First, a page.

Since most of the information needed about the camera is not published, I have been buying them and testing them to see what they are capable of. I can model many things from first principles, but often why bother it somewhere it is possible to measure and work with real data?  Every sensor in every network now needs continuous calibration and intercomparisons to get the most out of it for its present purpose, and to use its “noise” for other networks.

Here is a link to the SIMBAD database for vega –

I searched for “star database with diameters and distances” and came where I could search for Vega.
It gives the source for the diameters as Apparent Diameters and Absolute Radii of Stars (Fracassini+ 1988)  Searching for that title gives many ways people have measured or tried to measure or estimate the absolute size of stars. Among them some basic mass-luminosity color age relationships that have been found and studied. This Sloan Digital Sky Survey page tells how to calculate the radius from the spectral characteristics. I have seen these equations for 50 years, but never had any data or real need to use what was available.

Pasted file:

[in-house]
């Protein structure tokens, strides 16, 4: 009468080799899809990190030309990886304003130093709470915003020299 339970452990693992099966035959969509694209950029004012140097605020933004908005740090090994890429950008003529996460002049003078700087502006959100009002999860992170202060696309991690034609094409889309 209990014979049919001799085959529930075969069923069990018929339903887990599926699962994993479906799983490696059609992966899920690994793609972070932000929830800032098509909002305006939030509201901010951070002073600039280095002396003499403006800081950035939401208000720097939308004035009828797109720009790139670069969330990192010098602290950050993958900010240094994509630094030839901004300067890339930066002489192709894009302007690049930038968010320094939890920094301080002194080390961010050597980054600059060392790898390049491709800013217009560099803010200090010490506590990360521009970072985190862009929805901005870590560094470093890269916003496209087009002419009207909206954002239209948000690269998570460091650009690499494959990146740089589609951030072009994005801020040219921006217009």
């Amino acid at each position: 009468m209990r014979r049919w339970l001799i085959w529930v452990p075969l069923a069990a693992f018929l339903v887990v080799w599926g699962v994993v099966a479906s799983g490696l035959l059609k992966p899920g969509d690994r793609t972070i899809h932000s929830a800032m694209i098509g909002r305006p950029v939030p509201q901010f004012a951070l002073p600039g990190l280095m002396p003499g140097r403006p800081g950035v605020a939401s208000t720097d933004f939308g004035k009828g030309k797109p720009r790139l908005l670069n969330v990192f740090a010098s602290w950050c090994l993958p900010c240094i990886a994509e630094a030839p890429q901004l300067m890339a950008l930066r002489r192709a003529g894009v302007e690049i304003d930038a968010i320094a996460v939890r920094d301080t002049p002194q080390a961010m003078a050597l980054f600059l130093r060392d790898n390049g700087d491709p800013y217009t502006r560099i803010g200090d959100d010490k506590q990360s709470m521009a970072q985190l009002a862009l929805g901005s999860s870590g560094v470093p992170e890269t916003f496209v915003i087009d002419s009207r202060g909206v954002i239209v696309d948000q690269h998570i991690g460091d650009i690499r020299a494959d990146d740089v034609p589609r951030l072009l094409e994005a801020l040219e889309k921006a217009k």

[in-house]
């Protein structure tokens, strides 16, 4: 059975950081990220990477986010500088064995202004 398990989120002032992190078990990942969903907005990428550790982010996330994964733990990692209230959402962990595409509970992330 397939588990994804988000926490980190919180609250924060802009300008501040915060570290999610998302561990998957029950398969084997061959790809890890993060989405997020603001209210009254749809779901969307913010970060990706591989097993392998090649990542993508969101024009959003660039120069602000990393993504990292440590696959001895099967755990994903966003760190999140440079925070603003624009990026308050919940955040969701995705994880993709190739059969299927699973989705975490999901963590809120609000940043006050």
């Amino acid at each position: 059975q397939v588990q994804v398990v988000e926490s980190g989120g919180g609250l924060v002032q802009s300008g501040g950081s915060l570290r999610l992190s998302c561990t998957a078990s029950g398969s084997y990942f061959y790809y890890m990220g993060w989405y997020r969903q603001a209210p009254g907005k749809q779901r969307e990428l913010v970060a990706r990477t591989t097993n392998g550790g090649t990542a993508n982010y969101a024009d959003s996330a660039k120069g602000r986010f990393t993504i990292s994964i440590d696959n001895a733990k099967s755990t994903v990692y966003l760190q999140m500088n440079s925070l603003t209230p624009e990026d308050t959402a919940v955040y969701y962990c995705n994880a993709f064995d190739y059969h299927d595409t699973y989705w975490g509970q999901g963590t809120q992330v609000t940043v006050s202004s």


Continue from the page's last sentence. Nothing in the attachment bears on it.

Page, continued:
It is much easier to just search “What is the radius of Vega in kilometers?” or to search Wikipedia for a quick start. Google gives 1.6432 million km with no attribution or trace information (shame on them). Asking What is the radius of Vega in solar radii gives 2.362 Solar Radii which comes from the Wikipedia article where they explain that it is rapidly rotating, and we are looking at it along its rotational axis. So we see an equatorial radius of 2.73 Rsun and they list the radius as 2.362-2.818 Rsun. Its distance is given as 25.04 Light years which “25.04 Light years in solar radii” on google gives 3.40516E8 Rsun distance.